Dr. Mary Parks, director of the Division of Metabolism and Endocrinology Products in the FDA's Center for Drug Evaluation and Research, said type 2 diabetes, the most common form of the disease, affects about 24 million people and accounts for more than 90 percent of U.S. diabetes cases.
"Invokana, or canagliflozin, is the first diabetes treatment approved in a new class of drugs known as sodium-glucose co-transporter 2 (SGLT2) inhibitors," Parks said in a statement. "We continue to advance innovation with the approval of new drug classes that provide additional treatment options for chronic conditions that impact public health."
Invokana, manufactured for Janssen Pharmaceuticals, Inc., in Titusville, N.J., blocks the reabsorption of glucose by the kidney, increasing glucose excretion and lowering blood glucose levels in diabetics who have elevated blood glucose levels.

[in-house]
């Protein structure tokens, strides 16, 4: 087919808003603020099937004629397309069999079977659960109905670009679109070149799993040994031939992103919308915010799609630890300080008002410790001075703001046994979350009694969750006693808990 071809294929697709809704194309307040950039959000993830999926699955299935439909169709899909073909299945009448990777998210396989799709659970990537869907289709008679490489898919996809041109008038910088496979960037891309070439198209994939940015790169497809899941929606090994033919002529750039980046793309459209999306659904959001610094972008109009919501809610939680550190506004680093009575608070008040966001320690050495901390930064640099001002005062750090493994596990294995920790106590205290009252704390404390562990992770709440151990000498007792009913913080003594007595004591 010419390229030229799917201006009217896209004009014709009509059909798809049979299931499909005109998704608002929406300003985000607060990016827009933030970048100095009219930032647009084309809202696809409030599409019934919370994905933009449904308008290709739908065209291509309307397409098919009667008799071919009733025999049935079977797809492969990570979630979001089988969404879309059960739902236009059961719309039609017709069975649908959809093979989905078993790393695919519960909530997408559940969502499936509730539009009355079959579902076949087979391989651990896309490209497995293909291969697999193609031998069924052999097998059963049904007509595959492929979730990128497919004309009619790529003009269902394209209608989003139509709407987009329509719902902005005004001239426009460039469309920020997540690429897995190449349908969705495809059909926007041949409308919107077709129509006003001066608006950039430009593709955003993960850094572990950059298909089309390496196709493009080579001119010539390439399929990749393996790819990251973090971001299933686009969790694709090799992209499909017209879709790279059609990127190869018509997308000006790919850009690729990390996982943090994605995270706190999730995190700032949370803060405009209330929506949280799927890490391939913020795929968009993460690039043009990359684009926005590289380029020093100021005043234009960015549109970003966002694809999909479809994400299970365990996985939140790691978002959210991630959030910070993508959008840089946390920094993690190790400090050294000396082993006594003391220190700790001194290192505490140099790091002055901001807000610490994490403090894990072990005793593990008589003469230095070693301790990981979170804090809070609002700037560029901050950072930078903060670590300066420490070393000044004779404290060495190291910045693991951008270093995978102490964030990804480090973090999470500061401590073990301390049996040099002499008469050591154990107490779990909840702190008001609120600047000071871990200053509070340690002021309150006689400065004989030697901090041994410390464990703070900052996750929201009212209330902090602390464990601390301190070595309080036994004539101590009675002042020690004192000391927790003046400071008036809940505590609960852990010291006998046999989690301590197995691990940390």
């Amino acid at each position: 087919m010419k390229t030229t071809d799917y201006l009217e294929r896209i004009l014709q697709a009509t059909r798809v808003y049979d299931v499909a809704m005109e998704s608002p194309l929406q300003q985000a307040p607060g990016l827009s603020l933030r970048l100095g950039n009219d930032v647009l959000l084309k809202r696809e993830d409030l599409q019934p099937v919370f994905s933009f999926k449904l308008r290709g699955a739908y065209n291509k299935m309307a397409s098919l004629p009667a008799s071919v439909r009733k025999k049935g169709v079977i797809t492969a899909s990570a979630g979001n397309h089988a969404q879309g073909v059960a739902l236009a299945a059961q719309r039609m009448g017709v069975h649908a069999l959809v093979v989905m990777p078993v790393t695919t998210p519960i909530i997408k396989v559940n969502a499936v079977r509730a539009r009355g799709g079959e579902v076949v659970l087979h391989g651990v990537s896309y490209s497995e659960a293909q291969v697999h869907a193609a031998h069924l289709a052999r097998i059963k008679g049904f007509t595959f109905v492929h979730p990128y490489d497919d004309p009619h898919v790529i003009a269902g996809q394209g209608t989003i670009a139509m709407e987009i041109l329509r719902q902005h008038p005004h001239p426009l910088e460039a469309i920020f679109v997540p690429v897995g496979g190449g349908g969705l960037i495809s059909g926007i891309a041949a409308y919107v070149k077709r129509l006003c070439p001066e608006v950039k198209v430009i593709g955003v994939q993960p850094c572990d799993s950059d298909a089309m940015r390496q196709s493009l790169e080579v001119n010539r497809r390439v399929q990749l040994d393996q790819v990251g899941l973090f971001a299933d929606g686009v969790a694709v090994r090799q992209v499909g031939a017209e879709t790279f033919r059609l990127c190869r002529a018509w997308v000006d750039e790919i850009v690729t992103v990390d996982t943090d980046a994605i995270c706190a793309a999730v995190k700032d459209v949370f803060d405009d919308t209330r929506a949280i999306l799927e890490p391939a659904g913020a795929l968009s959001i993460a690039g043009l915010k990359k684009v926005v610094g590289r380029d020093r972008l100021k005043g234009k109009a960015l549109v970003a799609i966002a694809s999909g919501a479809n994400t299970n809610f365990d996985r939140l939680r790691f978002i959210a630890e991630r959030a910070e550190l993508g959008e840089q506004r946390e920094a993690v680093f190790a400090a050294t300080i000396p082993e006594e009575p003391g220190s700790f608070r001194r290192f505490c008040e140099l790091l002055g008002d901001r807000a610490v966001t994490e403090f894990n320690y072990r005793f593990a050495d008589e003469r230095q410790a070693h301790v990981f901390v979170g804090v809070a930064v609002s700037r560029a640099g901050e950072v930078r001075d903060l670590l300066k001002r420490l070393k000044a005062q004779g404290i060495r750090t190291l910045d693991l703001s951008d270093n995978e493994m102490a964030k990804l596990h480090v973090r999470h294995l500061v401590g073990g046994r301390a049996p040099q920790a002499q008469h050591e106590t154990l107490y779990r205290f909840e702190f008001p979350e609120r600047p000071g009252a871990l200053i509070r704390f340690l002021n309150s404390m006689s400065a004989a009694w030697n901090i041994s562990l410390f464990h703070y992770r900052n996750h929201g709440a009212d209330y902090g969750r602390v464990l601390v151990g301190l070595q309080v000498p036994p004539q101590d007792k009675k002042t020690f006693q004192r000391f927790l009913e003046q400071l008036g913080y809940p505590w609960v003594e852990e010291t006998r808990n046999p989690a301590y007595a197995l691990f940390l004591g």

Its safety and effectiveness were evaluated in nine clinical trials involving more than 10,285 patients with type 2 diabetes. The trials showed improvement in hemoglobin A1c levels -- a measure of blood sugar control -- and fasting plasma glucose, blood sugar, levels.
Invokana was studied as a standalone therapy and in combination with other type 2 diabetes therapies including metformin, sulfonylurea, pioglitazone and insulin. The most common side effects of the drug was vaginal yeast infection and urinary tract infection.
Because Invokana is associated with a diuretic effect, it can cause a sudden fall in blood pressure while standing, which may result in dizziness or fainting, the manufacturer said.
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